The popular gym chain 24 Hour Fitness might be closing more than 100 locations due to pandemic business loss. Trainers at the upscale Equinox chain are refusing to go into work for fear of getting sick. Many people are understandably taking to outdoor exercise classes. But gyms, as businesses, cannot become fully outdoor venues.
As a result, people are building more home gyms. Those who want professional-quality equipment but don’t want to risk getting sick are turning their spare rooms and garages into a mini home gyms. The purchasing of fitness equipment grew by 170 percent during this pandemic alone. But with people building home gyms so rapidly, are they able to learn about the right way to do so, just as quickly? Perhaps not. Here are home gym mistakes you might be making.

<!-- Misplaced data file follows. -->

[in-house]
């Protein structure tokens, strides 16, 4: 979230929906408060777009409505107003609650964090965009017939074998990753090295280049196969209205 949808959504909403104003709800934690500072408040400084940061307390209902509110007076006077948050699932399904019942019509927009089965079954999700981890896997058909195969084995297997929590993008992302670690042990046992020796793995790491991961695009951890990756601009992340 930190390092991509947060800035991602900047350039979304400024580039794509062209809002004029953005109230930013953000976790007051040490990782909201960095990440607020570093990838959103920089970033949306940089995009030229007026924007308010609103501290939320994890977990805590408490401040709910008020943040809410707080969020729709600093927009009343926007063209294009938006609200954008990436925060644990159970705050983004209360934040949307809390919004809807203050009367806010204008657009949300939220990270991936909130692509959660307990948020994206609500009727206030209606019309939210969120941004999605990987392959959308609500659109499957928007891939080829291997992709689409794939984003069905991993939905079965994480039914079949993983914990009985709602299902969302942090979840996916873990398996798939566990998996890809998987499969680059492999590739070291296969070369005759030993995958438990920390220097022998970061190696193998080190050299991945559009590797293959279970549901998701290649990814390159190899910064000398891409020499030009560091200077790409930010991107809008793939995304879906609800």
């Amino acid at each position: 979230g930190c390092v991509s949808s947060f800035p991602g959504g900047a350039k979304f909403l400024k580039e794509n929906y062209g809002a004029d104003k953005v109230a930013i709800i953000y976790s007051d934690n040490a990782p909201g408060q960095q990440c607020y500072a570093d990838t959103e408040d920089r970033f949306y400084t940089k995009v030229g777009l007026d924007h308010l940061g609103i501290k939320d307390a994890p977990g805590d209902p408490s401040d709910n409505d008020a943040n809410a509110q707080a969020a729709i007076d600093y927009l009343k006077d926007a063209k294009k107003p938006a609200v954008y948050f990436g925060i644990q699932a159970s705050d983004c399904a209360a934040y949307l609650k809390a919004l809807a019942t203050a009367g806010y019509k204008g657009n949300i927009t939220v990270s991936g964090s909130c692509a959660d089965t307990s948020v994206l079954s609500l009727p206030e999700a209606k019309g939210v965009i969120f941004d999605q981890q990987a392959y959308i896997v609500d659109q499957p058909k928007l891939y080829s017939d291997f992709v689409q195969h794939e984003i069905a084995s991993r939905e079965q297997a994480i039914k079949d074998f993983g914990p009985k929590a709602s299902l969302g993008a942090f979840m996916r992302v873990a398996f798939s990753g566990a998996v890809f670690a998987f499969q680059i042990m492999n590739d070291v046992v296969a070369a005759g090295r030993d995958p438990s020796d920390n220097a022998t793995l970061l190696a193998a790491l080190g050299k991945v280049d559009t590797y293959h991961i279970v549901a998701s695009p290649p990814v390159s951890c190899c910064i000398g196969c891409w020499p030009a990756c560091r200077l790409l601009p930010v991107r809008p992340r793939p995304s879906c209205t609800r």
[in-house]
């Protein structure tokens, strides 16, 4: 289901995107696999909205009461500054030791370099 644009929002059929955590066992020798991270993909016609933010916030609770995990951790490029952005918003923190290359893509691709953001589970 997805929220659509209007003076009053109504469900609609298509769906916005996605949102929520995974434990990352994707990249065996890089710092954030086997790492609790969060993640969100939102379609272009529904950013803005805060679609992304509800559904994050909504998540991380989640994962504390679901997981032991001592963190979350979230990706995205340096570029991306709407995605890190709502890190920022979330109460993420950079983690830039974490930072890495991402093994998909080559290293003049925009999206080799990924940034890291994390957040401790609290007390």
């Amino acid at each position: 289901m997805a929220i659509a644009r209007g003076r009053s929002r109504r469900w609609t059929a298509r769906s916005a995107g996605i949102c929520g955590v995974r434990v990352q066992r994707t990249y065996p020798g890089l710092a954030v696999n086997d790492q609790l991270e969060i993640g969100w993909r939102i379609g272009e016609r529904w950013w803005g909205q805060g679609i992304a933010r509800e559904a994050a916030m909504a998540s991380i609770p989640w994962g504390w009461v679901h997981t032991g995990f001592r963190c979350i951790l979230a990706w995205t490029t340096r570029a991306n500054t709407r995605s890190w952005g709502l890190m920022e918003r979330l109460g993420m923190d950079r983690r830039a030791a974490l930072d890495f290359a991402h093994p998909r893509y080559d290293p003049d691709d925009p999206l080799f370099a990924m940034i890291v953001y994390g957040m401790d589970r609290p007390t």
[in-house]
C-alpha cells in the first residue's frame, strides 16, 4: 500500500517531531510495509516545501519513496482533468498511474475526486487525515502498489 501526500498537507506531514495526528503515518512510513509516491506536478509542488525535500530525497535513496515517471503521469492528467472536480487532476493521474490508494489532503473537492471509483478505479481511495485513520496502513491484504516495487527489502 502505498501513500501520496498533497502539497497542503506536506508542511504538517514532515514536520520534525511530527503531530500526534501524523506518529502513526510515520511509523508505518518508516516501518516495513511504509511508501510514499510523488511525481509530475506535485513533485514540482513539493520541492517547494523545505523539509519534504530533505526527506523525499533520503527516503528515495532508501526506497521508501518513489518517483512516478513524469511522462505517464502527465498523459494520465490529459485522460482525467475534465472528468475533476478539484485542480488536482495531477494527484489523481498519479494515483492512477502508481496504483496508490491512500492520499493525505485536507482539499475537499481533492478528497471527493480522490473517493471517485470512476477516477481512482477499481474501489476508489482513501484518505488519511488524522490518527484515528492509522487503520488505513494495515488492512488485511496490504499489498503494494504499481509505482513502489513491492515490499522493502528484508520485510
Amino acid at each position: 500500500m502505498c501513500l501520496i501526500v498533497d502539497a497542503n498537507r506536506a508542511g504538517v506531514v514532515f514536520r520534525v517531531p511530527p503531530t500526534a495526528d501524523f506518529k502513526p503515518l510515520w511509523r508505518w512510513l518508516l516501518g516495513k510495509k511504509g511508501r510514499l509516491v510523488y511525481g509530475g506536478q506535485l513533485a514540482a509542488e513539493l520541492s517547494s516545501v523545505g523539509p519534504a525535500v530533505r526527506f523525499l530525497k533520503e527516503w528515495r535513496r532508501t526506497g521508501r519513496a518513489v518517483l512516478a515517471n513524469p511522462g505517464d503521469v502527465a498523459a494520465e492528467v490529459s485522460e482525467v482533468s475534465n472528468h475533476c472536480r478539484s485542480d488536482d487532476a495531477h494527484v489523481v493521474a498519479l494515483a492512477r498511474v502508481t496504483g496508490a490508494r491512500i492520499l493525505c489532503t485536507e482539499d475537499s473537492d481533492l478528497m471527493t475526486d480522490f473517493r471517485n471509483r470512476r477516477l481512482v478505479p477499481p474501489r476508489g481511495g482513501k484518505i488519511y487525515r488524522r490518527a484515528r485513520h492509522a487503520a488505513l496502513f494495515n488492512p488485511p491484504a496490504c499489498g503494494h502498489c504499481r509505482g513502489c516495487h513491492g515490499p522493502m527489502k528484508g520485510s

Buying without strategizing
When you decide to build a home gym, you may just start buying every piece of equipment and accessory that looks appealing to you. But what might happen then is you find you’ve filled your area up with items, have no space left, and have not purchased the things you need for the exercises that are a priority to you. Before buying a single thing, decide on which exercises are most important to you. Explore which items can help you do those (remember a lot of equipment is multifunctional to save you space). Then plan purchases around the space you have.